Ohio still recognizes a statute that protects both husbands and wives regarding an interest in real estate where a spouse does not hold title to the property (only one spouse signed their name on the deed). An example is when Tom and Mary, a married couple, own title to one plot of land. However, Tom owns a beach house on the coast of California. It would not matter if Tom purchased the house before he married Mary, or if he used his own money and purchased the beach house gaining the title of this property in his name alone. Mary was not involved in the process of gaining title, she did not sign the deed, and she did not hold title to the beach house. If Tom decided to covey property to a buyer and sell the beach house, by virtue of marriage, Mary received dower interest in the beach house. This would require Mary to sign and release the property in the closing transaction. If a spouse does not sign a deed and the buyer of the house tries to take ownership of the house, the buyer’s title in the property would be deemed defective because the spouse with his or her name on the deed did not grant complete ownership.

If Tom dies holding sole title to the home that he and Mary lived in, and Mary still did not sign the document, dower rights would protect her. She would have the right to continue living in the home or could benefit financially from the sale of the property. This would apply to Tom’s beach house as well. Dower rights also protect the newly widow. If the deceased spouse had any debts, the property cannot be foreclosed or forced into sale while the widow is alive.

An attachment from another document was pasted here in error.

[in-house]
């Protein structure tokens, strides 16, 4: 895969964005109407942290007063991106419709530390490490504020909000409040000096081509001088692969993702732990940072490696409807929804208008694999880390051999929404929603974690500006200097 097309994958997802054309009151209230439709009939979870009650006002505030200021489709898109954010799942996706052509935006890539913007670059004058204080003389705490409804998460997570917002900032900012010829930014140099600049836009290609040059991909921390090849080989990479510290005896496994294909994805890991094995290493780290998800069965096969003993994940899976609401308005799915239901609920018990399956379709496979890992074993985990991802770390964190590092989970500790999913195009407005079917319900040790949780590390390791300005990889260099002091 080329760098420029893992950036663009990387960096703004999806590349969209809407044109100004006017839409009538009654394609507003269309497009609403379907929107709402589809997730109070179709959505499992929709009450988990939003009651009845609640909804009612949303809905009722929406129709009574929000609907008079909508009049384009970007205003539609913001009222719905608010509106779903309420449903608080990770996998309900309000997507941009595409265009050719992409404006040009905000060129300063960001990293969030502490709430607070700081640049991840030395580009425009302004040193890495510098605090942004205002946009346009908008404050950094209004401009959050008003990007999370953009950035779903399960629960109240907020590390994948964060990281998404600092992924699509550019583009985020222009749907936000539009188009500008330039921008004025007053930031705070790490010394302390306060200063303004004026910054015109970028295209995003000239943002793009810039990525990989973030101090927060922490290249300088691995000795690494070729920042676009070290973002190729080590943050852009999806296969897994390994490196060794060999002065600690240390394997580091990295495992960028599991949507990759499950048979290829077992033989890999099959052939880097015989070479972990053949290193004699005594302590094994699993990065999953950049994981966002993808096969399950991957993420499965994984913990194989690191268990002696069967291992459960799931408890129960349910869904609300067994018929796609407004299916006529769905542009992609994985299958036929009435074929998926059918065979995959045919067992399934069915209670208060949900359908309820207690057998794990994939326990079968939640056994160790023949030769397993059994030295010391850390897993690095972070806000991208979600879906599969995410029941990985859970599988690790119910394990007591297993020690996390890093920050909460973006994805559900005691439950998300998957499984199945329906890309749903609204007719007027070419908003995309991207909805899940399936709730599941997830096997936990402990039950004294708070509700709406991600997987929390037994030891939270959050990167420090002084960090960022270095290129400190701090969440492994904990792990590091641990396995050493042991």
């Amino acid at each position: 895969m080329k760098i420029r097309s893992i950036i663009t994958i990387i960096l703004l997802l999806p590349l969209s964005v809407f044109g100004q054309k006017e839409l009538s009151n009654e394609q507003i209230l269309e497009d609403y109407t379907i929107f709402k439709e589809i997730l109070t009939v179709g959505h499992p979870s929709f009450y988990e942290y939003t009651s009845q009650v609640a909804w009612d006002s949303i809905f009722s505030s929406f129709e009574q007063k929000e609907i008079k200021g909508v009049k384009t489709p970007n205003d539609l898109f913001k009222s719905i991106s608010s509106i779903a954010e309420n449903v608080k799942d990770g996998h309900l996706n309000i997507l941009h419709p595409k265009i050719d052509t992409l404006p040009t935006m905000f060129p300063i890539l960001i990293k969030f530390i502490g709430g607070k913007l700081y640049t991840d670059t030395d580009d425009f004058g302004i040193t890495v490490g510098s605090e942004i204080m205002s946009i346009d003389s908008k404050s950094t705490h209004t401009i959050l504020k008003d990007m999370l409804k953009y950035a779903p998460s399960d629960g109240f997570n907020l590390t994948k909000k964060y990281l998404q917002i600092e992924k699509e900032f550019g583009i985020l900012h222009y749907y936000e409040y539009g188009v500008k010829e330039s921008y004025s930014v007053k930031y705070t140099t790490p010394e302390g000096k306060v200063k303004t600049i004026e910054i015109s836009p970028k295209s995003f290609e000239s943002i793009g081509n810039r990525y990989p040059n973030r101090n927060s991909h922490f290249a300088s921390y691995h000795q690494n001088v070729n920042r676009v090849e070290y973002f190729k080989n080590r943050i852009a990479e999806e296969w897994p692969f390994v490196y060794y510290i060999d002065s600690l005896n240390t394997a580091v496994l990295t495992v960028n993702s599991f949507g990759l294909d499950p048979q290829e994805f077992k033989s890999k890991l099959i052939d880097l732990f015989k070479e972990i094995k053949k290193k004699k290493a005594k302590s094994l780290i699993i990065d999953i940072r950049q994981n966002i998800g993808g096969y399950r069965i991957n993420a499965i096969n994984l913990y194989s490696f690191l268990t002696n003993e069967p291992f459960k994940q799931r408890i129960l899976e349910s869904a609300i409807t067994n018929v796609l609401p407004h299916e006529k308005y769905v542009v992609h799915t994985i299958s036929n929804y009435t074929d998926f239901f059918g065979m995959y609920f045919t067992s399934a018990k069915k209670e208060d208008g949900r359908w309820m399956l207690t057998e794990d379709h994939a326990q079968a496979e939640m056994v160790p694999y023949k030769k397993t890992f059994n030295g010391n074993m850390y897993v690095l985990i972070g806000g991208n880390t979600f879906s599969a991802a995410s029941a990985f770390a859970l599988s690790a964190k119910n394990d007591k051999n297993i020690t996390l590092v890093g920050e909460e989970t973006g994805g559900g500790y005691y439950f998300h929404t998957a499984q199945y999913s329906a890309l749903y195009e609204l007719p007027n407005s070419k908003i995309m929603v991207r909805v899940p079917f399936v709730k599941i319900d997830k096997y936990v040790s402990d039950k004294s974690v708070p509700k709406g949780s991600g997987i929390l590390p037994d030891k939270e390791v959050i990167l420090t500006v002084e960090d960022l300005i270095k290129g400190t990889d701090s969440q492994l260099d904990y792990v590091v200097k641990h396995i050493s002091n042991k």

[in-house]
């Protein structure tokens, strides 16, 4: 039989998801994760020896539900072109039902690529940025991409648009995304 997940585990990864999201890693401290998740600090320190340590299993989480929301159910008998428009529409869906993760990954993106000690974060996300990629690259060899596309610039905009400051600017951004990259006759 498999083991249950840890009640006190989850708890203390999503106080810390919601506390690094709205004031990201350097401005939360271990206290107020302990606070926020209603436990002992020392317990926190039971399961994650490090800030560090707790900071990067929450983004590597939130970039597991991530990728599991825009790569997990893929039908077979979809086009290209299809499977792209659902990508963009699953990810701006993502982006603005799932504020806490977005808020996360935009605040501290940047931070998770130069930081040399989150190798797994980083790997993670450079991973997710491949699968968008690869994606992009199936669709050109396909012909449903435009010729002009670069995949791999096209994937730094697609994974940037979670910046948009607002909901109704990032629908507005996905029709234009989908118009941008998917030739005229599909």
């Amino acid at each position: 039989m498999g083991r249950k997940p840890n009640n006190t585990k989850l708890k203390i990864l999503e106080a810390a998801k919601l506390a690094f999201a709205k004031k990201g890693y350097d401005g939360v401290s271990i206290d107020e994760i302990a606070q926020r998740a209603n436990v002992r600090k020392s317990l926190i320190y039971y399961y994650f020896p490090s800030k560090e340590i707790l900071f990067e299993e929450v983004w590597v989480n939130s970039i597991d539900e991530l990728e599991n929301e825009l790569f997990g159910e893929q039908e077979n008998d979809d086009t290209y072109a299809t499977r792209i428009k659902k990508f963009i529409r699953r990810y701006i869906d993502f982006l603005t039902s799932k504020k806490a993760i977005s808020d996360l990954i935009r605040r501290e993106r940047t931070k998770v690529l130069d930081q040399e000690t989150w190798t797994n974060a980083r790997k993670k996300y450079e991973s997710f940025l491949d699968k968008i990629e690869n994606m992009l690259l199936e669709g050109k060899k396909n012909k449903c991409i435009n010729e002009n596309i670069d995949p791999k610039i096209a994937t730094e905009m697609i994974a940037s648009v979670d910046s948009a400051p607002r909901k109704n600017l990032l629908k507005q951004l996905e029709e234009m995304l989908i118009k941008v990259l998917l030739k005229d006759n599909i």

Dower rights can be terminated in three ways. Dower rights are terminated by divorce or dissolution of marriage, by death of the spouse, or by having the other spouse sign a document releasing their dower rights. Ohio holds a statute that bars dower rights if one spouse commits adultery.

Other states that still recognize dower rights are Arkansas, Kansas, Kentucky, Michigan, Missouri (called “Marital Rights”), New Jersey (only if property was owned by a married person prior to May 28, 1980), and North Carolina.

If you have questions regarding this or real estate in general, please give us a call at (614) 429-1053.

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